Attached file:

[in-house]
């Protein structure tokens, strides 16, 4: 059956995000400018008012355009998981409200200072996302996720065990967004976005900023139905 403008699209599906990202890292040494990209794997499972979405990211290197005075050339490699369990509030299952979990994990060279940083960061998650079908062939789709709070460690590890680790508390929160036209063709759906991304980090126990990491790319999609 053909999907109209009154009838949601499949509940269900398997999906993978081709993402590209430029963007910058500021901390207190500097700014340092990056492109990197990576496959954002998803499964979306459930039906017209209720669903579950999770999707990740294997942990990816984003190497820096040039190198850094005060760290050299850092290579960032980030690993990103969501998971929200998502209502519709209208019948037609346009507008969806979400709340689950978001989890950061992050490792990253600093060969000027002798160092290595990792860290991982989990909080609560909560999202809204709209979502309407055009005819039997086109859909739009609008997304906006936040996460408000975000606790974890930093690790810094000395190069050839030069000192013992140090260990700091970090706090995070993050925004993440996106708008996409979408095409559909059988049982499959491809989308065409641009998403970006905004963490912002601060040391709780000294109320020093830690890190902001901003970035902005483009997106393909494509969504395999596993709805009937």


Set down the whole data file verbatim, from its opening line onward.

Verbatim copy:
[in-house]
């Protein structure tokens, strides 16, 4: 059956995000400018008012355009998981409200200072996302996720065990967004976005900023139905 403008699209599906990202890292040494990209794997499972979405990211290197005075050339490699369990509030299952979990994990060279940083960061998650079908062939789709709070460690590890680790508390929160036209063709759906991304980090126990990491790319999609 053909999907109209009154009838949601499949509940269900398997999906993978081709993402590209430029963007910058500021901390207190500097700014340092990056492109990197990576496959954002998803499964979306459930039906017209209720669903579950999770999707990740294997942990990816984003190497820096040039190198850094005060760290050299850092290579960032980030690993990103969501998971929200998502209502519709209208019948037609346009507008969806979400709340689950978001989890950061992050490792990253600093060969000027002798160092290595990792860290991982989990909080609560909560999202809204709209979502309407055009005819039997086109859909739009609008997304906006936040996460408000975000606790974890930093690790810094000395190069050839030069000192013992140090260990700091970090706090995070993050925004993440996106708008996409979408095409559909059988049982499959491809989308065409641009998403970006905004963490912002601060040391709780000294109320020093830690890190902001901003970035902005483009997106393909494509969504395999596993709805009937």